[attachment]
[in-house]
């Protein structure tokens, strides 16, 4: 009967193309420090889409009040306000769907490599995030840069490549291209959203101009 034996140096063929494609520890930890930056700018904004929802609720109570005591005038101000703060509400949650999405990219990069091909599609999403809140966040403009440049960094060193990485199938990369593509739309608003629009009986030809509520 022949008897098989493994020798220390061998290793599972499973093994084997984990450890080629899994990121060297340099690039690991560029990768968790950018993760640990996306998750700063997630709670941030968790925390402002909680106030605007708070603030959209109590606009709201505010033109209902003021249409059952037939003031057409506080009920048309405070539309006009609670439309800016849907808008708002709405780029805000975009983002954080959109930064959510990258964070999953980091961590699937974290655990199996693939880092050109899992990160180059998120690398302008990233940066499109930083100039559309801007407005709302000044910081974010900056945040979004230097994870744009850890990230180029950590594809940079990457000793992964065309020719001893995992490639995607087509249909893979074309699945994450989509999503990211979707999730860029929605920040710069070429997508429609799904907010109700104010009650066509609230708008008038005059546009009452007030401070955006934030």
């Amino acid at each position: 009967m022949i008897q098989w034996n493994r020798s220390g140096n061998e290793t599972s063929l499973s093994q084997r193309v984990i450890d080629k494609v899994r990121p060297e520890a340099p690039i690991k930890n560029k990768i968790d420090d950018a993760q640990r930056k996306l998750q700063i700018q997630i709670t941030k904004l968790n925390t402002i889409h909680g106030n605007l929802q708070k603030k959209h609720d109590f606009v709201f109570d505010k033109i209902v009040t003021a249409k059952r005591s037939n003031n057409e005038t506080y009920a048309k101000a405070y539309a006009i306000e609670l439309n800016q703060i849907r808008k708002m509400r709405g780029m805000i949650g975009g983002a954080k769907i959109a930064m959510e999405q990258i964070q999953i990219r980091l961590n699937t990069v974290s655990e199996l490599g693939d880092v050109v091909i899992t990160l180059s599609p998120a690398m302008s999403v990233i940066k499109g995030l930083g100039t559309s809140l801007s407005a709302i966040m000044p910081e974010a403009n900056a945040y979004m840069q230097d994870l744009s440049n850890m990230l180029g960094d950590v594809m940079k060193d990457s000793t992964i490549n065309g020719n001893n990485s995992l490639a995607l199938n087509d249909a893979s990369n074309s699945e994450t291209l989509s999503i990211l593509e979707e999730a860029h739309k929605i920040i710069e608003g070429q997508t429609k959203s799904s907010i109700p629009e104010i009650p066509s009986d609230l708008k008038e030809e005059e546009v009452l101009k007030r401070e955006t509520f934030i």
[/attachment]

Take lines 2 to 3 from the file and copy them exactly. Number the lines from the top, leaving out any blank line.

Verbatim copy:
């Protein structure tokens, strides 16, 4: 009967193309420090889409009040306000769907490599995030840069490549291209959203101009 034996140096063929494609520890930890930056700018904004929802609720109570005591005038101000703060509400949650999405990219990069091909599609999403809140966040403009440049960094060193990485199938990369593509739309608003629009009986030809509520 022949008897098989493994020798220390061998290793599972499973093994084997984990450890080629899994990121060297340099690039690991560029990768968790950018993760640990996306998750700063997630709670941030968790925390402002909680106030605007708070603030959209109590606009709201505010033109209902003021249409059952037939003031057409506080009920048309405070539309006009609670439309800016849907808008708002709405780029805000975009983002954080959109930064959510990258964070999953980091961590699937974290655990199996693939880092050109899992990160180059998120690398302008990233940066499109930083100039559309801007407005709302000044910081974010900056945040979004230097994870744009850890990230180029950590594809940079990457000793992964065309020719001893995992490639995607087509249909893979074309699945994450989509999503990211979707999730860029929605920040710069070429997508429609799904907010109700104010009650066509609230708008008038005059546009009452007030401070955006934030």
């Amino acid at each position: 009967m022949i008897q098989w034996n493994r020798s220390g140096n061998e290793t599972s063929l499973s093994q084997r193309v984990i450890d080629k494609v899994r990121p060297e520890a340099p690039i690991k930890n560029k990768i968790d420090d950018a993760q640990r930056k996306l998750q700063i700018q997630i709670t941030k904004l968790n925390t402002i889409h909680g106030n605007l929802q708070k603030k959209h609720d109590f606009v709201f109570d505010k033109i209902v009040t003021a249409k059952r005591s037939n003031n057409e005038t506080y009920a048309k101000a405070y539309a006009i306000e609670l439309n800016q703060i849907r808008k708002m509400r709405g780029m805000i949650g975009g983002a954080k769907i959109a930064m959510e999405q990258i964070q999953i990219r980091l961590n699937t990069v974290s655990e199996l490599g693939d880092v050109v091909i899992t990160l180059s599609p998120a690398m302008s999403v990233i940066k499109g995030l930083g100039t559309s809140l801007s407005a709302i966040m000044p910081e974010a403009n900056a945040y979004m840069q230097d994870l744009s440049n850890m990230l180029g960094d950590v594809m940079k060193d990457s000793t992964i490549n065309g020719n001893n990485s995992l490639a995607l199938n087509d249909a893979s990369n074309s699945e994450t291209l989509s999503i990211l593509e979707e999730a860029h739309k929605i920040i710069e608003g070429q997508t429609k959203s799904s907010i109700p629009e104010i009650p066509s009986d609230l708008k008038e030809e005059e546009v009452l101009k007030r401070e955006t509520f934030i």